We have all heard the expression, “Nothing in life is free,” and “If it seems too good to be true, it probably is.” This is simply not the case with Little Free Libraries. Have you seen one in your neighborhood yet?
Little Free Libraries have been a growing phenomenon since the first one was established in 2009 by Todd Bol of Hudson, Wisconsin. He built the original one-room schoolhouse model as a tribute to his mother, Esther, a retired teacher who loved reading and books. Rick Brooks of UW Madison got involved and the two men, who were inspired by Andrew Carnegie and the many “take a book, leave a book” collections in public areas, set a goal of 2508 Little Free Libraries by the end of 2013. (Carnegie had previously set and achieved a goal of funding 2508 free public libraries across the world). This new movement grew slowly at first, but Bol and Madison easily surpassed that first goal more than a year earlier, and today there are more than 50,000 Little Free Libraries across the USA.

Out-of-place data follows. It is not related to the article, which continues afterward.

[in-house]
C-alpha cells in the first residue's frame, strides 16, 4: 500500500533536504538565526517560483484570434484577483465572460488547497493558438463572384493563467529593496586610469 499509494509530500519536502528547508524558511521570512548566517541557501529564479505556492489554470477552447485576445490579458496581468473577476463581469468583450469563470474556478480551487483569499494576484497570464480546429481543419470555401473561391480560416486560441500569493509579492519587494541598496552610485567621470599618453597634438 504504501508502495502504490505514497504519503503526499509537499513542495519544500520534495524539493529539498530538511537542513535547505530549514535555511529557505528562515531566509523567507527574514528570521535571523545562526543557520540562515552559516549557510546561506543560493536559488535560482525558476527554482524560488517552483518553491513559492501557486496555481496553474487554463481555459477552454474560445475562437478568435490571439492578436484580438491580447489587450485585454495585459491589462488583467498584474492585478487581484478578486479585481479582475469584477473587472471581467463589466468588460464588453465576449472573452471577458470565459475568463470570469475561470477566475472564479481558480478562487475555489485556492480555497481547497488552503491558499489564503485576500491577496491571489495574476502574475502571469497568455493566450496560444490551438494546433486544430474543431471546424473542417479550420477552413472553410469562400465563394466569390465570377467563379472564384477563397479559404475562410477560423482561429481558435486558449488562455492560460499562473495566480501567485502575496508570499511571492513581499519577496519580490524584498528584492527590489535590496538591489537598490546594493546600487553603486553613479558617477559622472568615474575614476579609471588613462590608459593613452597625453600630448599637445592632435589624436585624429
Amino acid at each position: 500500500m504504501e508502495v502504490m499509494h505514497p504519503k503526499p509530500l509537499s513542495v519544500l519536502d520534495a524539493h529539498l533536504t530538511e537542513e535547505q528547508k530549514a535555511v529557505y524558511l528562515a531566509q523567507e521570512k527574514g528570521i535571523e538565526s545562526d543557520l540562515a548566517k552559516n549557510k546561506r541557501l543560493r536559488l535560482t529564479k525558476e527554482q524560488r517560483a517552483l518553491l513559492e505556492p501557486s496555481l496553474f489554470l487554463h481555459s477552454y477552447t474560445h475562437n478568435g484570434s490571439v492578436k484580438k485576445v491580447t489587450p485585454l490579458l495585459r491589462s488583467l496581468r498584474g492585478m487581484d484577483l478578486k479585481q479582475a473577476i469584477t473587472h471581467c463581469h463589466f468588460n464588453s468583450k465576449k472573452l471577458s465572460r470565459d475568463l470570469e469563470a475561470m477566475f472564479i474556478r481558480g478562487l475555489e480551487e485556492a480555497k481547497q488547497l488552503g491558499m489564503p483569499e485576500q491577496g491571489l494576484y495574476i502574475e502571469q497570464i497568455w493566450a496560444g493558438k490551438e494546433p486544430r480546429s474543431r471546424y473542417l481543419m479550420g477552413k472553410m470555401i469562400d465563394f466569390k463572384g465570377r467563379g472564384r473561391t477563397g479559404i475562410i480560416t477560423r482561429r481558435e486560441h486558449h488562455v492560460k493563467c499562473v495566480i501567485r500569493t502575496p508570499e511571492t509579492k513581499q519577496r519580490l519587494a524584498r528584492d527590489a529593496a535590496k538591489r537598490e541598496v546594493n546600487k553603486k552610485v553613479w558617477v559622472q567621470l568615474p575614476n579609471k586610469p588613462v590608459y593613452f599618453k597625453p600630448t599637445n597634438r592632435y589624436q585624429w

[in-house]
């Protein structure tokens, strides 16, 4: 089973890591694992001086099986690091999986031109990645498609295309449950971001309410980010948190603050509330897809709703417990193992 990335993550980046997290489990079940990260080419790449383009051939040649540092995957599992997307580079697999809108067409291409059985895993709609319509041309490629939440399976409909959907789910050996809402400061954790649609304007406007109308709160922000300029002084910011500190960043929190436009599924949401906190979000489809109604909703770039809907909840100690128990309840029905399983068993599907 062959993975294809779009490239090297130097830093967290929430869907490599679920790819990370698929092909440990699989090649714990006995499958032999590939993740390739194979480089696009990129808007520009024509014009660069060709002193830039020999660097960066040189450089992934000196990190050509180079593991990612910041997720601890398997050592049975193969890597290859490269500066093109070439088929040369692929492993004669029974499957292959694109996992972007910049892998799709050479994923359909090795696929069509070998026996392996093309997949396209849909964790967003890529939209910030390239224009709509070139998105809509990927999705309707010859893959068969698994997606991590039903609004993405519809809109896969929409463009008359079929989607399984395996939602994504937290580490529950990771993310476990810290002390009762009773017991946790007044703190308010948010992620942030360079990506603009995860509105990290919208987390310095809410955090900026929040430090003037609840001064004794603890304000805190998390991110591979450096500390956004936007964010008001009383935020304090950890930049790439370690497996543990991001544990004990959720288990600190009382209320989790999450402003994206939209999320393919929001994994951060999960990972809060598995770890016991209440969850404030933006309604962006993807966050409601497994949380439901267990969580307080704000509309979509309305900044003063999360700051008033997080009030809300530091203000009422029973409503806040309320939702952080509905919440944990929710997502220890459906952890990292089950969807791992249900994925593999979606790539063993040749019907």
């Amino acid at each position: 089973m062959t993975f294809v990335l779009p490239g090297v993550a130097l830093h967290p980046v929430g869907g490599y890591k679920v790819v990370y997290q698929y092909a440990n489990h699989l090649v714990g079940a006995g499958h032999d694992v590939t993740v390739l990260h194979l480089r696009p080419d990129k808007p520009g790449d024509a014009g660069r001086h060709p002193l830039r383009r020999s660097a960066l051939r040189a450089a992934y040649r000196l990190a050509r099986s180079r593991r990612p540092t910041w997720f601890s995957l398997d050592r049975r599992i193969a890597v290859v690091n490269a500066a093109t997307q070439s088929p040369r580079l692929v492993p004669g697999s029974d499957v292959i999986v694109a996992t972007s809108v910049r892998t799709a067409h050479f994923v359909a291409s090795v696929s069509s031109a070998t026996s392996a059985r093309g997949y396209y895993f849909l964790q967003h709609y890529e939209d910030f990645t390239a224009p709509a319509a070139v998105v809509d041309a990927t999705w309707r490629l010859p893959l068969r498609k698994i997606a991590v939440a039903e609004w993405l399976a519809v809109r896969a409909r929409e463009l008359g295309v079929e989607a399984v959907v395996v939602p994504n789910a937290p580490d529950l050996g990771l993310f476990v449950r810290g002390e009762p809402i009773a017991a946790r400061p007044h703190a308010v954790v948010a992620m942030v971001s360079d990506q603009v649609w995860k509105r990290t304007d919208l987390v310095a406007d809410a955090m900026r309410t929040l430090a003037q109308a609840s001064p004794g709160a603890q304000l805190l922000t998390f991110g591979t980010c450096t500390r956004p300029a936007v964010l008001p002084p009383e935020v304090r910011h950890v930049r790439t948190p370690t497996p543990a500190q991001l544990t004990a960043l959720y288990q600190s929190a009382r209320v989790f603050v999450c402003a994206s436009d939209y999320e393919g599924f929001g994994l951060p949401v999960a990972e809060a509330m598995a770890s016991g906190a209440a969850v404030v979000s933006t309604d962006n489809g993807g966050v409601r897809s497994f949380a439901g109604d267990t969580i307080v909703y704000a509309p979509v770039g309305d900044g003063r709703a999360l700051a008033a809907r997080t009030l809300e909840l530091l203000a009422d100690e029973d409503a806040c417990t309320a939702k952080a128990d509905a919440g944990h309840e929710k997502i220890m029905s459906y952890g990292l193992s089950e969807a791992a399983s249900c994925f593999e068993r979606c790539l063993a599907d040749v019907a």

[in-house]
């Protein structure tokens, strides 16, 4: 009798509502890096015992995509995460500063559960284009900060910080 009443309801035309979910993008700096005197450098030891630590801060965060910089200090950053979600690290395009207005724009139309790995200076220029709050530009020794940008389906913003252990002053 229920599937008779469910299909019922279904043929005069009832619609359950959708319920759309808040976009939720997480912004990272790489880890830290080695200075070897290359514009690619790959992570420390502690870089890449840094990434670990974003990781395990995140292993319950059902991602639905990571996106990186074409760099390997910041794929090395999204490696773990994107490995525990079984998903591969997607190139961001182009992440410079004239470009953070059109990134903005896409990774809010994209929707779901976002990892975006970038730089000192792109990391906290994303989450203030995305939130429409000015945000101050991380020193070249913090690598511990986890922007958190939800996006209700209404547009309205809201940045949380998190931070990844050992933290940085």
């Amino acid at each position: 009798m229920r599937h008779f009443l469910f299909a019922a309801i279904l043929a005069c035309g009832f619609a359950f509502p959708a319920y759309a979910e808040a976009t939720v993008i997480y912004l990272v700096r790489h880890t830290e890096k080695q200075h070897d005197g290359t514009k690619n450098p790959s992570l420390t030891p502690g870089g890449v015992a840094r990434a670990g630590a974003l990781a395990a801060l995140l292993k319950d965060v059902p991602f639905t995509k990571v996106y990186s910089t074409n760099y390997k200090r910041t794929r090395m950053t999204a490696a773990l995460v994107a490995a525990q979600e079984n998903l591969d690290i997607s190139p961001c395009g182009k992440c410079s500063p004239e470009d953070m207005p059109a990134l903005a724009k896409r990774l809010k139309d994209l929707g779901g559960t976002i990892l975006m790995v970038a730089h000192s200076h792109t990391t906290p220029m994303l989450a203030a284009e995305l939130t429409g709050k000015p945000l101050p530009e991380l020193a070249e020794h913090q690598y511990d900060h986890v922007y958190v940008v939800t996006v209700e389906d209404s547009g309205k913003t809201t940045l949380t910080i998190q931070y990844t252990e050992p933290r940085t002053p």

I was a bit late to the party on this, but I’ve been fascinated with these since I saw my first one in 2014 in Woodstock, New York. I took photos (see below) and thought at the time that it was one-of-a-kind. Much later, I saw some in my own suburban area, did a little research, and found out about this nationwide practice. I loved it from the start!
I’m also a teacher, a reader and lover of books, and I would have been elated to see these in the neighborhoods that I grew up in, especially since I lived far away from the library. My mom taught me to read very young, but I wasn’t raised in a house with books, so I relied on the school library, the summer visits by the bookmobile, and the rare trip to the public library. I honestly believe that what I’ve learned from books that I’ve read on my own has impacted my life more than anything else, even more than school.
I plan to establish my own Little Free Library in the coming months (I have a few hurdles to clear first), but in the meantime, I smile every day when I pass the one pictured below on my way to work. I was able to track down and speak to the owner via the Little Free Library website, and I am so glad I took the time to connect to my lovely neighbor, Linda, through books.
For more general information, please see www.littlefreelibrary.org